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Purple diamonds are extremely rare but being unique and rare makes these gems even more desirable. It is worth mentioning that not all purple diamonds are natural. Some of them are artificially enhanced colored diamonds but that does not mean they are not real. These diamonds are as real as any other diamond. Let’s read a little about colored diamonds and how they are different from the standard, crystal clear diamonds.


Natural diamond is a rare form of crystallized carbon. A perfectly crystalline structure with the entire composition of carbon is completely colorless. Some diamonds come with inclusions and defects that occur during the crystal growth and their journey within the earth. These defects in the diamond can alter the way light passes through them. Due to some defects, the diamond crystal has to selectively transmit some light wavelengths while absorbing the others. As every wavelength of light responds to a different color, selective absorption and transmission transform the diamond’s color. The other form of colored diamonds includes enhanced color gems. These stones begin their journey quite like the colorless diamonds. To induce a hue into them, these are passed through a color-enhancement process via irradiation or high pressure, high temperature (HPHT).


The purple diamonds exist in both natural and artificially enhanced colored forms. The former ones are rare and valuable while the latter are available relatively easily and are more affordable. The natural colored purple diamond is the real diamond from all perspectives. As for the artificially enhanced diamond, the stone is a natural diamond but the color is artificially enhanced. In the natural colored loose diamonds, the cause of the purple hue is the presence of significant amounts of boron and hydrogen.


Purple diamonds are available in multiple color intensity levels. The Gemological Institute of America (GIA) does have a grading scale for fancy diamonds. The color grade increases with the richness and saturation of the purple gem. The GIA grading scale includes faint, very light, light, fancy light, fancy, fancy intense, and fancy vivid, fancy deep, or fancy dark categories. As for the rarity, the majority of purple diamonds you will find are with overtone colors.


There are multiple base colors in natural fancy colored diamonds, like pink, blue, gray, orange, brown, yellow, and green. Apart from that, there exist unique color combinations, which are formed out of the combination of two or even three hues. However, these color combinations have limited availability. For instance, you will not find blue-purple diamonds. The fancy color diamonds are extremely rare. Usually just one out of 10,000 carats of mined diamonds come out as a gem-quality colored diamond. Purple diamonds are one of the rarest of all colored diamonds, after the red diamonds. Usually, the purple diamonds you find are with secondary colors and hues like gray, brown, and pink.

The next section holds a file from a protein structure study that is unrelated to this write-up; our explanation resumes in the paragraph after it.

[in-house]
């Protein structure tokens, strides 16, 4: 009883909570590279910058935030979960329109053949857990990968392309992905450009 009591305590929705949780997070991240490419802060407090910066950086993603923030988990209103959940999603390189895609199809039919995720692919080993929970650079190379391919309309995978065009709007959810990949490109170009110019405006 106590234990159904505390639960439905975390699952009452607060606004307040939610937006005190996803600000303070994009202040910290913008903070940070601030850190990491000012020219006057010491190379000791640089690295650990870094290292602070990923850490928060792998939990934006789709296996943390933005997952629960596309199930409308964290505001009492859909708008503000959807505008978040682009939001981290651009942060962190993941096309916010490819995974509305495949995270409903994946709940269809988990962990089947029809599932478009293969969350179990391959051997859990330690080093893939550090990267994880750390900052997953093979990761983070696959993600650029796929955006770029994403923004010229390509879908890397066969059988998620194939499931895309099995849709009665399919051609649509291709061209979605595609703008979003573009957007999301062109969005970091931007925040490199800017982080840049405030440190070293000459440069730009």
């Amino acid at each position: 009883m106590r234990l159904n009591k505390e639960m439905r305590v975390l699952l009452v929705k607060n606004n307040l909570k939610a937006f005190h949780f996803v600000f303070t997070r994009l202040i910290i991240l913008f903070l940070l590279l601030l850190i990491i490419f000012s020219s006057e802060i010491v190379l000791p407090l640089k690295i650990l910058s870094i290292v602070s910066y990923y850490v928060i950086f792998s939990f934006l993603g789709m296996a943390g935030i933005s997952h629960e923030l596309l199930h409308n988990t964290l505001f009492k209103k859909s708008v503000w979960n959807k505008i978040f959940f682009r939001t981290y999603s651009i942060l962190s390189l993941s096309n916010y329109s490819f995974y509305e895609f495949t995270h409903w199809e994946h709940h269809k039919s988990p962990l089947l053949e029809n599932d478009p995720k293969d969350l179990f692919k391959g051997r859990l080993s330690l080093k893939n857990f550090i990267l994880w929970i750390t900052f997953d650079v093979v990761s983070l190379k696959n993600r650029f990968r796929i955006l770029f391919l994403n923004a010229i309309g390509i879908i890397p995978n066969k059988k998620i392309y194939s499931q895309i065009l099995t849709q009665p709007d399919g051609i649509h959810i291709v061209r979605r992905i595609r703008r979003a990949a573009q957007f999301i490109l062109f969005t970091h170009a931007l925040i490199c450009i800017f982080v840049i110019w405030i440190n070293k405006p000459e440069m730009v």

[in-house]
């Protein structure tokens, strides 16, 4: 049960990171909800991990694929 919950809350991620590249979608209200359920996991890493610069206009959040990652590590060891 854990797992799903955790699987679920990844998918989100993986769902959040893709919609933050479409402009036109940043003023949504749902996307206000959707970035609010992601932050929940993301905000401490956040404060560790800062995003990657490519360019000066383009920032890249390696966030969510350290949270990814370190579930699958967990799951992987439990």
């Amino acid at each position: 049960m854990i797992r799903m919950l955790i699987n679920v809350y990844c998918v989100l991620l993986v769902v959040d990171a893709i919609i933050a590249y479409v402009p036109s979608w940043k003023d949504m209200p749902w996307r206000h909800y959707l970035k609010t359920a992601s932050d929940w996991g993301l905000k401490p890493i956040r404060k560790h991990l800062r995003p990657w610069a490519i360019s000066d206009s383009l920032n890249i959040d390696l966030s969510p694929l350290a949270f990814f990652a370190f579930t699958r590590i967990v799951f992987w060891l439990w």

Color diamonds have several different names. For instance, brown diamonds are also known as Chocolate or Cognac diamonds, while Canary diamonds is another name for yellow diamonds. Similarly, purple diamonds are also known as Orchid diamonds, Plum diamonds, Mauve diamonds, Lilac diamonds, Grape diamonds, and Lavender diamonds.


The purple orchids became popular in 2014 when they appeared in the Hong Kong Jewelry and Gem Fair. They originated from a mine in South Africa, which is one of the few locations containing pure purple diamonds. The original stone appeared as a four-carat rough diamond. It went through several months of cautious cutting and polishing. After the processing, the diamond weighed 3.37 carat and was VS2 clarity fancy intense pink-purple with a cushion cut. The Royal Purple Heart is another purple diamond that became quite popular. It weighed 7.34 carat, perfect heart cut, and fancy vivid purple diamond. It is deemed as the largest purple gem to be discovered. Its origin remains undisclosed. However, it is speculated that its mine of origin is located somewhere in Russia. Another famous purple diamond, known as the king of all purple diamonds, is the Supreme Purple Star. This diamond appears as purple or crimson when looked at from different angles. This gem appeared first in 2002 in London when an anonymous seller presented the diamond as an ordinary gemstone. That diamond has a brilliant-cut and a weight between 2 to 5 carats. The exact weight remains undisclosed along with the stone’s discovery date, origin, and characteristics.

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